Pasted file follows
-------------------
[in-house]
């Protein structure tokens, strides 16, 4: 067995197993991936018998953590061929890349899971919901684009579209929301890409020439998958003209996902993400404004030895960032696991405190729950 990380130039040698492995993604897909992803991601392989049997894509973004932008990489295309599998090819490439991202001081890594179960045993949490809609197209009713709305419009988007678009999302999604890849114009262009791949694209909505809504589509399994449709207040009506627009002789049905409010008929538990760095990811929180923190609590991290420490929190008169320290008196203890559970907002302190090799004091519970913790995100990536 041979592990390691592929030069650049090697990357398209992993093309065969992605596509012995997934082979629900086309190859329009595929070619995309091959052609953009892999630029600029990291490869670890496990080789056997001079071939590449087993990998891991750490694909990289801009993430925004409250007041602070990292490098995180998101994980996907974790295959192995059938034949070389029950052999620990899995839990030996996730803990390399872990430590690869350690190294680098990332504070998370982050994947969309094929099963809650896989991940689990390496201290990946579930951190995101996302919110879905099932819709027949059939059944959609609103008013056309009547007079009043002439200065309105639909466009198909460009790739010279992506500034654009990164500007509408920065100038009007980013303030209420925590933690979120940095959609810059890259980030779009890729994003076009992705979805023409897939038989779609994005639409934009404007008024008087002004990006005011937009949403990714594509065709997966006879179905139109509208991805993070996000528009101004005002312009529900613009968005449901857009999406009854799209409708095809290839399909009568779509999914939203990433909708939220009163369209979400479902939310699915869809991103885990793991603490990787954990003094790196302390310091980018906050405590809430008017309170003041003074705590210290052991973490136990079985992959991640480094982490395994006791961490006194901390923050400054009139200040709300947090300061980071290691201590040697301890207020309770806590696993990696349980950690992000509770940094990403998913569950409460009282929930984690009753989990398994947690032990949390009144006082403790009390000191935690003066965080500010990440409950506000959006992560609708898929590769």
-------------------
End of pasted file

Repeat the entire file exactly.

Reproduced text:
[in-house]
């Protein structure tokens, strides 16, 4: 067995197993991936018998953590061929890349899971919901684009579209929301890409020439998958003209996902993400404004030895960032696991405190729950 990380130039040698492995993604897909992803991601392989049997894509973004932008990489295309599998090819490439991202001081890594179960045993949490809609197209009713709305419009988007678009999302999604890849114009262009791949694209909505809504589509399994449709207040009506627009002789049905409010008929538990760095990811929180923190609590991290420490929190008169320290008196203890559970907002302190090799004091519970913790995100990536 041979592990390691592929030069650049090697990357398209992993093309065969992605596509012995997934082979629900086309190859329009595929070619995309091959052609953009892999630029600029990291490869670890496990080789056997001079071939590449087993990998891991750490694909990289801009993430925004409250007041602070990292490098995180998101994980996907974790295959192995059938034949070389029950052999620990899995839990030996996730803990390399872990430590690869350690190294680098990332504070998370982050994947969309094929099963809650896989991940689990390496201290990946579930951190995101996302919110879905099932819709027949059939059944959609609103008013056309009547007079009043002439200065309105639909466009198909460009790739010279992506500034654009990164500007509408920065100038009007980013303030209420925590933690979120940095959609810059890259980030779009890729994003076009992705979805023409897939038989779609994005639409934009404007008024008087002004990006005011937009949403990714594509065709997966006879179905139109509208991805993070996000528009101004005002312009529900613009968005449901857009999406009854799209409708095809290839399909009568779509999914939203990433909708939220009163369209979400479902939310699915869809991103885990793991603490990787954990003094790196302390310091980018906050405590809430008017309170003041003074705590210290052991973490136990079985992959991640480094982490395994006791961490006194901390923050400054009139200040709300947090300061980071290691201590040697301890207020309770806590696993990696349980950690992000509770940094990403998913569950409460009282929930984690009753989990398994947690032990949390009144006082403790009390000191935690003066965080500010990440409950506000959006992560609708898929590769």